On January 20, 2020, Macmillan published the novel “American Dirt,” by Jeanine Cummins. Battled over by many publishers, it was positioned to be one of the tentpole books of the year. On January 21, Oprah announced it as the selection for her book club. Time magazine compared it to Iliad and Odyssey! The book was widely and favorably reviewed. For a moment.

All too quickly — and much to the trade’s surprise (as well as Oprah’s) — Latinos began to assail the book. Even as the author declared that she had written the book to shine a light on the under-represented Latino population, she was lambasted for shallow stereotyping. The backlash has been forceful enough that the publisher cut short the author’s book tour.

The object of this post is less to comment on the novel and more to illustrate how crucial authenticity is when reaching out to the Hispanic market. The American Dirt debacle is relevant to marketing … because publishing on this scale is largely a marketing endeavor. Signing fees, distribution, best-seller expectations, movie rights and more are driven by marketing goals and investments as much as by literary merit. (If you wish to dive into the controversy, feel free to explore any of the links provided below.)

Here is the lesson of this post: One of the universal truths of the Hispanic community is that its members care deeply about being understood and respected. Building relationships is central to the Hispanic culture; and then being true to those relationships. Trust is never taken for granted. Trust comes first. And once established, violation can exact an enduring cost.

For brands who see the promise of the Hispanic audience, the implications are really quite simple: make assumptions about the Hispanic target at your own risk. Respect your audience enough to truly get to know them. Acting on stereotype can be a terminal mistake. Case in point: American Dirt.

Regardless of how good a brand’s intentions, that brand will pay a price if its actions are not rooted in genuine cultural insight.

Even the cultural arbiter Oprah made a mistake here. You’ve got to do your homework before you take a leap into any culture. This investment is especially true when approaching the Latino audience.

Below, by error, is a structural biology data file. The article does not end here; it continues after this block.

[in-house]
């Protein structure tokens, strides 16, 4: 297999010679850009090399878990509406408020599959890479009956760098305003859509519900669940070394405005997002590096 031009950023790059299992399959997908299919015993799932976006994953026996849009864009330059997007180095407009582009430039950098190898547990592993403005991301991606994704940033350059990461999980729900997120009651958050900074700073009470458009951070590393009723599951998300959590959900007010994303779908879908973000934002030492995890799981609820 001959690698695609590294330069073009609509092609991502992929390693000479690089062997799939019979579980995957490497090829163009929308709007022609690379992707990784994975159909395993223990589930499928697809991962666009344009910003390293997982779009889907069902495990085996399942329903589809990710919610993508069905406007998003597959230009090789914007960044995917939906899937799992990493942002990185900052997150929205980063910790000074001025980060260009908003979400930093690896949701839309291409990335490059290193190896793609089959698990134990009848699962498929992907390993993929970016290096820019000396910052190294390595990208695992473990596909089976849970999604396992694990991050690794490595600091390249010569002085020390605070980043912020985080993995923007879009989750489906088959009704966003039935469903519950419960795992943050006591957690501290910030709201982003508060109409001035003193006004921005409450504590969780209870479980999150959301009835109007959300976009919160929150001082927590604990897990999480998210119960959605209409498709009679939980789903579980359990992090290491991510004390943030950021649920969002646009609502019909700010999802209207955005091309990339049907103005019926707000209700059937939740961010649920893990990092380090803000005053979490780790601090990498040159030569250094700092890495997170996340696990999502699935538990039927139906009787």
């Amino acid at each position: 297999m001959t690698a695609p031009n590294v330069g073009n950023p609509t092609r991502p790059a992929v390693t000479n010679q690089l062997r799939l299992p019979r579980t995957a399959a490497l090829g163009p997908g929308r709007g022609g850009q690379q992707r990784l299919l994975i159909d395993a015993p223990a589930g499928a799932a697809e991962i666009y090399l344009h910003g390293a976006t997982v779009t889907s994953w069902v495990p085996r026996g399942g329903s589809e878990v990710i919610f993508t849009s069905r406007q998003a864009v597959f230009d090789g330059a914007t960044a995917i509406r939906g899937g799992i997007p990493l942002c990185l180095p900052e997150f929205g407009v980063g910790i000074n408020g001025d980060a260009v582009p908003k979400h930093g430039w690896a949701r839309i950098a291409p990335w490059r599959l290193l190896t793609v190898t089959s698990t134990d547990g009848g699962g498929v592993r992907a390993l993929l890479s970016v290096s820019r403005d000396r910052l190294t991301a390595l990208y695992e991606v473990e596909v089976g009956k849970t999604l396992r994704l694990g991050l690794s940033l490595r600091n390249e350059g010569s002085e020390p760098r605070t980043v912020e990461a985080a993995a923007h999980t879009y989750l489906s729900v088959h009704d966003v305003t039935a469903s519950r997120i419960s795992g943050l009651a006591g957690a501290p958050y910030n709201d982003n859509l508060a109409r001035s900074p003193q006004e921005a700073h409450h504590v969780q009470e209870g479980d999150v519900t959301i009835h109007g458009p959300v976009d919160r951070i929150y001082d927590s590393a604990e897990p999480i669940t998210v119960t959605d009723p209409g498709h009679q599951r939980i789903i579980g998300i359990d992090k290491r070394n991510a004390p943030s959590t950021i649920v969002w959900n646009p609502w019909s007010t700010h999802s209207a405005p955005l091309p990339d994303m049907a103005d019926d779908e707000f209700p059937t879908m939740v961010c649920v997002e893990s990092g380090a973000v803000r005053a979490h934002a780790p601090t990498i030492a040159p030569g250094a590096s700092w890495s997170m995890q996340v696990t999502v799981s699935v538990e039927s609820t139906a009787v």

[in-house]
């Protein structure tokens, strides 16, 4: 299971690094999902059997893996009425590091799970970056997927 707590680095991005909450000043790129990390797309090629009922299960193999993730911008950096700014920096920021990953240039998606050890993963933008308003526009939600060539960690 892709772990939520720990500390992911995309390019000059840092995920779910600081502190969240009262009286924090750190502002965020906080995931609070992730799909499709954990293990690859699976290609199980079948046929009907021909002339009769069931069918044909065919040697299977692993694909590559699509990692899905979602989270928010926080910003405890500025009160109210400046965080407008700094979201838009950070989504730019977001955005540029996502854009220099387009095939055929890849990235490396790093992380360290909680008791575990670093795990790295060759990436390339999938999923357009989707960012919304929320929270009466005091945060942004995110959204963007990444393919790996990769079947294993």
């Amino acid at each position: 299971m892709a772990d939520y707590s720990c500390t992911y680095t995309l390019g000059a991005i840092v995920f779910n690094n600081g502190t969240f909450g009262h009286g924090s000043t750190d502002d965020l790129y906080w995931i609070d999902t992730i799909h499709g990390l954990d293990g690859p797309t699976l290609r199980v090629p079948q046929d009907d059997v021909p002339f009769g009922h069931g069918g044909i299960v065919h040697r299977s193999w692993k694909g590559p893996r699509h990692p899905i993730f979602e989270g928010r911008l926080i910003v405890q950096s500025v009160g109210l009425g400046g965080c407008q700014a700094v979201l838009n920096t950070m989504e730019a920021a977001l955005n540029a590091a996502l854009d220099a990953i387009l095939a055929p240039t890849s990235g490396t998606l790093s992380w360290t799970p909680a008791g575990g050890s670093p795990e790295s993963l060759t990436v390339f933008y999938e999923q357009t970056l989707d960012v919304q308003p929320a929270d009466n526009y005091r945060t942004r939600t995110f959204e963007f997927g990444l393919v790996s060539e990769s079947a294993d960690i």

At Puente we often counsel brands with this friendly admonition: “You’ve got to get your house in order before you invite Latinos in.” Let’s say you are a bank about to open a branch in an area that boasts a significant Latino population. Sure, you could translate your general market collateral into Spanish and call it done; you might even get away with it. Buy you need to do more. You’ll want to be sure your staff is prepared culturally and linguistically to truly welcome the Latino prospect.

A brand’s marketing is an invitation. And that invitation in Spanish is an indication that there is an understanding where the Latino audience comes from, not just geographically, but culturally. If you fail to follow through or you appear unprepared, you will come off as disingenuous and may alienate that prospect and her extended family. Word travels fast and referrals are cherished — back to that point about trust – breaking it can exact an enduring cost. ¡Cuídate!

Other links related to the American Dirt controversy:

Jeanine Cummins’ ‘American Dirt’ Is a Harrowing Tale of Immigration, Family and Memory

Writing About the Border Crisis, Hoping to Break Down Wall

Oprah’s Book Club

“It’s clear that we need to have a different kind of conversation about American Dirt and we welcome everyone’s thoughts and opinions in our community.”

 Pendeja, You Ain’t Steinbeck: My Bronca with Fake-Ass Social Justice Literature

‘American Dirt’ Is Proof the Publishing Industry Is Broken

Eva Longoria Has Some THOUGHTS About the Oprah Book Club Controversy